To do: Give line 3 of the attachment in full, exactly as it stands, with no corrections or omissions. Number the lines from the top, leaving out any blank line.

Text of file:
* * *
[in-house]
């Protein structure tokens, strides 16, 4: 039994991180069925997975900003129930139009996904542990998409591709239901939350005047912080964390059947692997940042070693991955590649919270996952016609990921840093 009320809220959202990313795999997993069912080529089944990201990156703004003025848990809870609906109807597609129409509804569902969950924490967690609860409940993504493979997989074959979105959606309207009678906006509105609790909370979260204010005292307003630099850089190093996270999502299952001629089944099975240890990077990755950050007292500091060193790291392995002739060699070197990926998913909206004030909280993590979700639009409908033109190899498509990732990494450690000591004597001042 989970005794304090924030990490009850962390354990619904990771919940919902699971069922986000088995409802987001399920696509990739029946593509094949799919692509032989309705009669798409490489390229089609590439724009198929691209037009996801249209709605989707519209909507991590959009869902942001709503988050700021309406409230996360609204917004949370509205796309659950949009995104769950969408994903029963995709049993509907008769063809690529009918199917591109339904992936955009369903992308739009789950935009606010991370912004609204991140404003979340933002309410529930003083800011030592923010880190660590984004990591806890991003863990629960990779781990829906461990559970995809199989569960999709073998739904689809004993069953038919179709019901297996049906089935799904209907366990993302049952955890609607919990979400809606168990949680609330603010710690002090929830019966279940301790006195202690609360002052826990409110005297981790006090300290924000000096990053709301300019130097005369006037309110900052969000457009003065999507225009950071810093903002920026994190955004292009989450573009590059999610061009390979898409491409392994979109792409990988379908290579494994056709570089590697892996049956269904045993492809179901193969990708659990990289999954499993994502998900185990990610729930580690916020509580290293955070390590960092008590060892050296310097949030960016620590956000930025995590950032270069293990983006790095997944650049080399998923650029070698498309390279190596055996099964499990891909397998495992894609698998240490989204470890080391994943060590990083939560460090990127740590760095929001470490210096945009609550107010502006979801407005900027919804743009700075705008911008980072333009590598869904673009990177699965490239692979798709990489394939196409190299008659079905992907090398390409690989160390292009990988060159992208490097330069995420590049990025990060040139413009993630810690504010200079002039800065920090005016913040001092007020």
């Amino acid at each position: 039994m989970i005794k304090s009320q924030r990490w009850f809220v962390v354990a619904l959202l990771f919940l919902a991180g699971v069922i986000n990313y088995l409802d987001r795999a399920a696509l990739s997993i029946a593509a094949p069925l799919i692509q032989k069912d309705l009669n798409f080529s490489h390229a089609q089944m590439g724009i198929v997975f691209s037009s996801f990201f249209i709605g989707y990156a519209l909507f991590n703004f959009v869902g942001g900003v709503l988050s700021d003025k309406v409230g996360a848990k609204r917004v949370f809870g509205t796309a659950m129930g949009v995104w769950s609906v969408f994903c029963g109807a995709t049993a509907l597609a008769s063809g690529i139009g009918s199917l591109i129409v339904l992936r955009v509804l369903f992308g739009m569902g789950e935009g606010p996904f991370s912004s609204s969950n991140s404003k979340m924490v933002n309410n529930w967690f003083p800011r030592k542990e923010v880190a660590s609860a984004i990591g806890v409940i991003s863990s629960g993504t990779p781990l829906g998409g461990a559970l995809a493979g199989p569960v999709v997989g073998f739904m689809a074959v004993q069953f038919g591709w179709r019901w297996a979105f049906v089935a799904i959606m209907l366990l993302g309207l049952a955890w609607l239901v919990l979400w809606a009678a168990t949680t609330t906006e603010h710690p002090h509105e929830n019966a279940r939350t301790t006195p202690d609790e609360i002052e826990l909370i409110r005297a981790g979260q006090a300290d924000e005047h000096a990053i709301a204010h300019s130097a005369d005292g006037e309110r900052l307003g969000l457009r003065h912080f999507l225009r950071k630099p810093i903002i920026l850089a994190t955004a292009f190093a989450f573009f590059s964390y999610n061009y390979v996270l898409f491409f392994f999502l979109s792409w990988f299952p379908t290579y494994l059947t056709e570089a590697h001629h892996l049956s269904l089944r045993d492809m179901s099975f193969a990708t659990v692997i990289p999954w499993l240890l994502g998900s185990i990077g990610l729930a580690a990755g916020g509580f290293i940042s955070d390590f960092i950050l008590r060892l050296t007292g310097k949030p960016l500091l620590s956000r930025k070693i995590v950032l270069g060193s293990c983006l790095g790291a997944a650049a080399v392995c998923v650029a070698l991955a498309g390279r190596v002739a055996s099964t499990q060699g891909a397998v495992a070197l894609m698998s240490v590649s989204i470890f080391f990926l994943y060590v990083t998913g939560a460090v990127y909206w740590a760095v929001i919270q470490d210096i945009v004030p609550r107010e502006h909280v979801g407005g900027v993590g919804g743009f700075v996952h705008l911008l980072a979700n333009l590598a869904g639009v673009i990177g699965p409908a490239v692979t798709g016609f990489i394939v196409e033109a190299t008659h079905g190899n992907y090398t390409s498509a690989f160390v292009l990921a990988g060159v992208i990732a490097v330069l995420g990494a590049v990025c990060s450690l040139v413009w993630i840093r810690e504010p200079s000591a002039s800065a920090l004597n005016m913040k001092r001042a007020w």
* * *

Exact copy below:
């Amino acid at each position: 039994m989970i005794k304090s009320q924030r990490w009850f809220v962390v354990a619904l959202l990771f919940l919902a991180g699971v069922i986000n990313y088995l409802d987001r795999a399920a696509l990739s997993i029946a593509a094949p069925l799919i692509q032989k069912d309705l009669n798409f080529s490489h390229a089609q089944m590439g724009i198929v997975f691209s037009s996801f990201f249209i709605g989707y990156a519209l909507f991590n703004f959009v869902g942001g900003v709503l988050s700021d003025k309406v409230g996360a848990k609204r917004v949370f809870g509205t796309a659950m129930g949009v995104w769950s609906v969408f994903c029963g109807a995709t049993a509907l597609a008769s063809g690529i139009g009918s199917l591109i129409v339904l992936r955009v509804l369903f992308g739009m569902g789950e935009g606010p996904f991370s912004s609204s969950n991140s404003k979340m924490v933002n309410n529930w967690f003083p800011r030592k542990e923010v880190a660590s609860a984004i990591g806890v409940i991003s863990s629960g993504t990779p781990l829906g998409g461990a559970l995809a493979g199989p569960v999709v997989g073998f739904m689809a074959v004993q069953f038919g591709w179709r019901w297996a979105f049906v089935a799904i959606m209907l366990l993302g309207l049952a955890w609607l239901v919990l979400w809606a009678a168990t949680t609330t906006e603010h710690p002090h509105e929830n019966a279940r939350t301790t006195p202690d609790e609360i002052e826990l909370i409110r005297a981790g979260q006090a300290d924000e005047h000096a990053i709301a204010h300019s130097a005369d005292g006037e309110r900052l307003g969000l457009r003065h912080f999507l225009r950071k630099p810093i903002i920026l850089a994190t955004a292009f190093a989450f573009f590059s964390y999610n061009y390979v996270l898409f491409f392994f999502l979109s792409w990988f299952p379908t290579y494994l059947t056709e570089a590697h001629h892996l049956s269904l089944r045993d492809m179901s099975f193969a990708t659990v692997i990289p999954w499993l240890l994502g998900s185990i990077g990610l729930a580690a990755g916020g509580f290293i940042s955070d390590f960092i950050l008590r060892l050296t007292g310097k949030p960016l500091l620590s956000r930025k070693i995590v950032l270069g060193s293990c983006l790095g790291a997944a650049a080399v392995c998923v650029a070698l991955a498309g390279r190596v002739a055996s099964t499990q060699g891909a397998v495992a070197l894609m698998s240490v590649s989204i470890f080391f990926l994943y060590v990083t998913g939560a460090v990127y909206w740590a760095v929001i919270q470490d210096i945009v004030p609550r107010e502006h909280v979801g407005g900027v993590g919804g743009f700075v996952h705008l911008l980072a979700n333009l590598a869904g639009v673009i990177g699965p409908a490239v692979t798709g016609f990489i394939v196409e033109a190299t008659h079905g190899n992907y090398t390409s498509a690989f160390v292009l990921a990988g060159v992208i990732a490097v330069l995420g990494a590049v990025c990060s450690l040139v413009w993630i840093r810690e504010p200079s000591a002039s800065a920090l004597n005016m913040k001092r001042a007020w």